We put it off. Get distracted. We end up feeling shitty with ourselves, or feeling scared with all the ✨dramaz✨ that might happen if we bring things up. 

Meaning? Many of these kinds of conversations end up being canned.

So, how do we make sure we actually have them? And what are some of the most important conversations every couple should have in the first place? 

According to Grace, there are a few key things you need to establish - the first being the right environment for communication and self-disclosure.

"Before jumping into a conversation I recommend creating the context for safety and openness: Choose a time and setting that is free from distraction, feels safe, and will allow you to be open and vulnerable (in the middle of sex, at an event with others or at the end of a really stressful day probably isn’t the best context)."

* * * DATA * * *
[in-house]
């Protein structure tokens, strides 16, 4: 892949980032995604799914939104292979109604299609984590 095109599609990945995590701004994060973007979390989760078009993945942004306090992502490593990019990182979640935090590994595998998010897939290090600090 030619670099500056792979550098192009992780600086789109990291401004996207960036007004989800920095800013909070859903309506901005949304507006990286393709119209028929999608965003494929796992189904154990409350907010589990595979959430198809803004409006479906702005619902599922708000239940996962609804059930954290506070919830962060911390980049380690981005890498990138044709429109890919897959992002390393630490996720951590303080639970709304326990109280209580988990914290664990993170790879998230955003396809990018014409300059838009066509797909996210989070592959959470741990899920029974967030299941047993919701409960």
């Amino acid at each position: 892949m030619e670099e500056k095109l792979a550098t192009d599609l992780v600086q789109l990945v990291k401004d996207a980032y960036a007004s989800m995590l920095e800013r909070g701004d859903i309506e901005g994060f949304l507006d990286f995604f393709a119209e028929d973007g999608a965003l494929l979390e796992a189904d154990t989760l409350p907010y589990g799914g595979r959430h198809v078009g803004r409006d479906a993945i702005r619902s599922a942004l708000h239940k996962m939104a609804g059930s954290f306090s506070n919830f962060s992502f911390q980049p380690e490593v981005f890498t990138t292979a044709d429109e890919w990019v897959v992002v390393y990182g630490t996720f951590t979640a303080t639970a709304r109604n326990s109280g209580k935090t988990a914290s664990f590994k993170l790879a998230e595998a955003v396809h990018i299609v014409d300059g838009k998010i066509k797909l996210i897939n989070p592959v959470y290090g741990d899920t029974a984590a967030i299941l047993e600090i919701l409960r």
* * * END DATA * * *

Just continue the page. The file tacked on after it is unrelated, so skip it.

"Instead, carve out sometime over dinner, or on a walk where you can be intentional and free from distraction. Try to speak from the perspective of ‘I’, listen to each other, show them you hear what they’re saying and intend to understand one another," she said.

When it comes to the actual conversations you should have, Grace recommends focusing on three key areas.

"I see a few recurring themes in the topics I think all couples should discuss though I know how tricky it can feel navigating such intimate topics, so I’ve offered a few conversation starters."

Ready? Great! Let's go.

1. Desire.

This is a big one, you guys. Discussing where you both sit when it comes to intimacy is super important.